One of the realities of Kenya at 57 is that the country is facing a harsh strain on its health sector.
The threat of Covid-19 pandemic coupled with an ailing health system openly reveals cracks that need to be addressed moving forward.
In the words of the President, “this crisis requires a long-term strategy and a reflection on what must be done.”
What must be done is a question that requires the input and goodwill of all stakeholders for us to formulate a strategy and find solutions.
Top of the list is the creation of a framework that will allow both the county and national governments to work seamlessly in a bid to rescue our healthcare and save our people.
The old saying that prevention is better than cure should be emphasised as the model of our comprehensive public health approach, especially at the county level.
In a bid to boost the healthcare ecosystem, it is important to relook at the role of community health volunteers (CHV) and appreciate the contribution they make in community health sensitisation.
Their status should be raised from volunteers to community health workers (CHW) who are well endowed with healthcare equipment and a pay.
These workers will then be charged with the responsibility of overseeing community zones with the intention of achieving preventive healthcare and ensuring access to health services in compliance with Article 43 of the Constitution.
It is important to appreciate that some of these strategies, though beneficial, face the reality of a financial burden which county governments do not have the capacity to currently bare as stated by the chairman of the Council of Governors Wycliffe Oparanya.
This is the reason behind the call by governors that the Senate should withdraw the proposed law sponsored by nominated senator Agnes Zani that requires counties to hire community health workers.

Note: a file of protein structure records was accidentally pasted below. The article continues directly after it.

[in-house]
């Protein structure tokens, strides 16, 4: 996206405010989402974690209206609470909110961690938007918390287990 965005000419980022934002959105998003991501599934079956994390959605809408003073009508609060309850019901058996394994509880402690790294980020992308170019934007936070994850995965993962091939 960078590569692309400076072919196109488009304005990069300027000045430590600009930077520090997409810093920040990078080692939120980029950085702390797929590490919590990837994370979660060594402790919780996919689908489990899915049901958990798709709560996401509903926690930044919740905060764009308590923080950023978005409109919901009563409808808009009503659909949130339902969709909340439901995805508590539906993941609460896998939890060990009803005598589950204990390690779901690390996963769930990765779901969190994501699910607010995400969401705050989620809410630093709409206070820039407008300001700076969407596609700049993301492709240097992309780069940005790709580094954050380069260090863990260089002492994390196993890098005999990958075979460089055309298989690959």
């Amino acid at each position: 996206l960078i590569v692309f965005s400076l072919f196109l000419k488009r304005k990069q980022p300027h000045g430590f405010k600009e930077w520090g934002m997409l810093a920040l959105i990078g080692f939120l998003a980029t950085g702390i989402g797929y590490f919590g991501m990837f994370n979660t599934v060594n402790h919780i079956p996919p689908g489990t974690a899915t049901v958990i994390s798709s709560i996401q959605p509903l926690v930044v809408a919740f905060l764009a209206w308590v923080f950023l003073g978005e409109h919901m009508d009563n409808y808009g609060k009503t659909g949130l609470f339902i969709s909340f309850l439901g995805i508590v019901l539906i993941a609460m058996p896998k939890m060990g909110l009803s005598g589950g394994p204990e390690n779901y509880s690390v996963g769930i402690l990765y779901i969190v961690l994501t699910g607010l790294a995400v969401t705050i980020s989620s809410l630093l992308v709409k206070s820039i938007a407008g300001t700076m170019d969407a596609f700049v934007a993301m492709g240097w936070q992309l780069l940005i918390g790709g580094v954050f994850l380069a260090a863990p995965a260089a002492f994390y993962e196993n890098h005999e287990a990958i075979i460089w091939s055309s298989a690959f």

But as earlier stated, this tug-of-war can be successfully navigated by emphasising that the model of the healthcare system especially at the community level should be preventive rather than curative.
The curative aspect of the healthcare system should be taken back to the national government by allowing them to fully manage level four facilities while county governments be charged with the responsibility of dealing with Level Three and Two facilities as hubs for preventive primary care.
CUBA’S HEALTH REVOLUTION
This will then shift the county budget for curative levels to preventive levels and thus the incorporation of community healthcare workers as key players in the provision of primary healthcare at county levels, a system that has revolutionised Cuba’s healthcare over the past 30 years.
Ultimately, the national government should create a health service commission to stimulate healthcare at level four facilities. As we face mutating healthcare challenges at global, national and community levels, the question of what must be done should be addressed with urgency, expertise, innovation and goodwill if we are to stay on top of endemic and hyper-endemic levels of disease.
John Kaguchia is an advocate and the Speaker of Nyeri County Assembly